A Genevese Pause....


Had I had more time, I suppose the ascetic in me would have insisted that I bicycle across Switzerland to go visit friends and family in Geneva.  Almost anywhere you turn in this country, there is a ruddy great hill in front of you – a wonderful challenge for fresh legs – or a very good reason to take the train if you feel you have nothing more to prove. 


So leaving the money-counters behind in Zurich, I hopped onto a speedy carriage that whipped me across Switzerland in under 3 hours, which would’ve been at least a couple of days’ riding under my own steam. 


From Zurich to Geneva, you are passing from the German-speaking into the French-speaking world, through the cuspish town of Fribourg, which seems to have no idea which it wants to be. 


Vineyards about Lake Geneva

Vineyards above Lake Geneva


Despite the sun shining in Zurich, by the time I arrived in Geneva it was raining.


Rain!?  I’d almost forgotten what that was.  And I wasn’t very popular with the first friend I went to see if only because she claimed I’d brought the rain with me.  (A vile slander, as anyone who has been reading these travel notes up to this point can attest.)


But whatever the weather, there I was.  In Geneva.  Ahhh!  That lyrical city, fair metropolis of harmony and genius, where the very stones breath culture, and the air throbs with the beating heart of romance and drama……




Hmmm, maybe not.  Grey as the suits of her bankers, if Geneva was a young lady, a writer like Dickens would probably describe her as “homely”.  Which is not to say that there is anything much about her that invites a traveller to hang up his wheels, and throw down an anchor on the shores of this famous Swiss lake, and call it home.


However, those that know would have you believe otherwise.  My cousin Henry has settled there and repeatedly describes Geneva as the “best kept secret in Europe”. 


“It may not look like much, but it’s a great place to live.”  He intimates that Geneva’s less than dazzling appeal is in fact a carefully constructed ruse by its inhabitants to keep the place to themselves.  This may well be – and on a drizzly October afternoon he was at no risk whatsoever of having his enjoyment of the city encroached upon by me. 


But let us be fair.  Geneva the city is at least situated in Geneva the place – meaning you can’t be too upset living on the edge of a beautiful lake, surrounded by picturesque mountains and only a short drive to some of the more dramatic mountain retreats in Europe.  Cousin Henry’s attitude is instructive here too: “We live in Verbier [a nearby ski resort].  We just spend our weekdays in Geneva.”  If only we could all be so lucky.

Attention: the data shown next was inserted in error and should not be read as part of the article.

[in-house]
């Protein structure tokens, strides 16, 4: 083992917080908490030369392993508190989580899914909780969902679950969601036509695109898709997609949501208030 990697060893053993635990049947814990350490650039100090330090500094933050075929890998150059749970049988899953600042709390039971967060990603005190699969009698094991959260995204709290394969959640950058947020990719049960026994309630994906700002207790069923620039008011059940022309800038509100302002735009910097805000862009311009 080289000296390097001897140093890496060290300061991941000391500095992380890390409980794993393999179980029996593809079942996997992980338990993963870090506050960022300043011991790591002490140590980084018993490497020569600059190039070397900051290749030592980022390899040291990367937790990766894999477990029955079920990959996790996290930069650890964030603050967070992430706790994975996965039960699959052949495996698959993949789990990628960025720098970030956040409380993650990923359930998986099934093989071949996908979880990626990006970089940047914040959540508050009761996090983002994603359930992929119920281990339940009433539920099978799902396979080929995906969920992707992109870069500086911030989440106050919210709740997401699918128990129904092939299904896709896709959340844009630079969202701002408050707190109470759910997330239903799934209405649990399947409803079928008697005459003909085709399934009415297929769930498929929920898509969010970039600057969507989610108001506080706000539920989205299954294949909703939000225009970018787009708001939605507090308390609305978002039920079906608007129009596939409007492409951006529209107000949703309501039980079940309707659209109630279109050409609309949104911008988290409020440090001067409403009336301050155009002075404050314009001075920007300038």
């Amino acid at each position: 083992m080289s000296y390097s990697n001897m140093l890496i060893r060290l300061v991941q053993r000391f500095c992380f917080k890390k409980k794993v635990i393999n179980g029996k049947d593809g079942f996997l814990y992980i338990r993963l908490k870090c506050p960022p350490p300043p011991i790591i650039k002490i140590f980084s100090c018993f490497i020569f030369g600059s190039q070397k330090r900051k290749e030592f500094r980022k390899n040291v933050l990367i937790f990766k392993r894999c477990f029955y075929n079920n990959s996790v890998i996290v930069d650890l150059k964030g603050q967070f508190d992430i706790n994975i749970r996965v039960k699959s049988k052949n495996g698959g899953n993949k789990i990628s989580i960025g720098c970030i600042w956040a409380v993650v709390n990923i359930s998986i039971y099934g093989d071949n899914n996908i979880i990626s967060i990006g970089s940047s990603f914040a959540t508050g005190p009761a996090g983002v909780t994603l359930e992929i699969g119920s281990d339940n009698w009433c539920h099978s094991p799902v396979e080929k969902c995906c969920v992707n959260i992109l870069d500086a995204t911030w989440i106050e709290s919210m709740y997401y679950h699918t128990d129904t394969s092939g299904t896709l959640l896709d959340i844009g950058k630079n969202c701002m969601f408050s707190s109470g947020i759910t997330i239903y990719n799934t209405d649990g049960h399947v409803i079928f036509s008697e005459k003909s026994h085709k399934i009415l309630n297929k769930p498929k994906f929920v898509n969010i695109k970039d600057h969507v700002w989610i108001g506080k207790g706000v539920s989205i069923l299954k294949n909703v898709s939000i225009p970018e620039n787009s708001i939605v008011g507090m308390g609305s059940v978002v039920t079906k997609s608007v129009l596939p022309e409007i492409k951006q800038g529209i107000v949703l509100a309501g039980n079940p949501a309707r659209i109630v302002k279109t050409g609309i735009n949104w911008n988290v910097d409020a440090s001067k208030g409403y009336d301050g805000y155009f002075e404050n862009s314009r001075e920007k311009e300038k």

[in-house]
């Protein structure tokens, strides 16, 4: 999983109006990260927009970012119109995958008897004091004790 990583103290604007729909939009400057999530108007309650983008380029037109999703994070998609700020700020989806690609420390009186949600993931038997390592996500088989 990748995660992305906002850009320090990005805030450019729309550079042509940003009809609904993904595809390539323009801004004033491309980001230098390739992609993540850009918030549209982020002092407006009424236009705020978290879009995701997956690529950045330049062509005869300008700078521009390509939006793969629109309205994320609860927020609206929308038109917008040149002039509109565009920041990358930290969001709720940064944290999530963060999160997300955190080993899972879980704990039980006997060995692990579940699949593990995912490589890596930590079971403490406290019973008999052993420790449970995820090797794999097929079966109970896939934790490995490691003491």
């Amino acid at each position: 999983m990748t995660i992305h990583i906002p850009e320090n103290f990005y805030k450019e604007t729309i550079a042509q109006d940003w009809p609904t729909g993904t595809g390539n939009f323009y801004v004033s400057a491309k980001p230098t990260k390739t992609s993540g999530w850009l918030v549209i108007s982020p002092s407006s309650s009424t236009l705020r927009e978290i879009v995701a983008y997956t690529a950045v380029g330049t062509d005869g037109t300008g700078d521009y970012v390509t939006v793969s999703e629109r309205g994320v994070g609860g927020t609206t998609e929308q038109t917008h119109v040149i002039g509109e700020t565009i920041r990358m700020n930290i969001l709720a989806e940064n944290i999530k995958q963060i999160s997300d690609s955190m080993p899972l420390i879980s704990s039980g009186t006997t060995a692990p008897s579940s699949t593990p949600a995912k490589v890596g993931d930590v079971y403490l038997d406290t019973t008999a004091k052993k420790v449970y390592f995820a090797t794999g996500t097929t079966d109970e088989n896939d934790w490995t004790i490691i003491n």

But I didn’t come to Geneva for her charms, hidden or otherwise, but rather for whom I would visit there.  Way back along the trail, in the little mountain town of Xinglong where I was grievously shamed into dancing around the town square with a woman who would not be led, as 300 Chinese townsfolk looked on, I had received an invitation from an ex-colleague of mine to drop in on her once I got to Europe.  At the time, it seemed absurdly far away, so I was happy finally to have made good on my promise.  Here I was in Geneva, where I was to be very well looked after by my friend Laura. 


Laura is an interesting girl.  I first met her when working for Freshfields in Paris.  I won’t say she is frighteningly intellectually intimidating on first acquaintance, but what is true is that when you first meet her, it rapidly becomes obvious that she is a lot cleverer than you.  And however long you know her, you’re unlikely to change that first impression. 


I think it is true to say that she is my only Finnish friend – and if she is fairly representative of her people, then you had better have your wits about you if you ever find yourself in Helsinki.  She knows more than me about most things – with the possible exception of bicycling – and like a good cross-examiner she will pick me up on anything particularly stupid that I might say.  Once you can accept this, you’ll find this does wonders for raising the quality of your conversation as you learn to keep up with her repartee.


With Laura, and a morsel of fondue

Laura et moi


Laura remains a lawyer and should always be one.  She is one of the few people I have worked with who likes the work (in my view) for the right reasons – namely that she loves the game.  She loves winning.  She likes sticking it to the other side, beating them up intellectually and leaving them feeling small and defeated.  I can relate to this.  Call the opponent a mountain instead of a “claimant” or a “respondent” and I understand why she needs to take it on.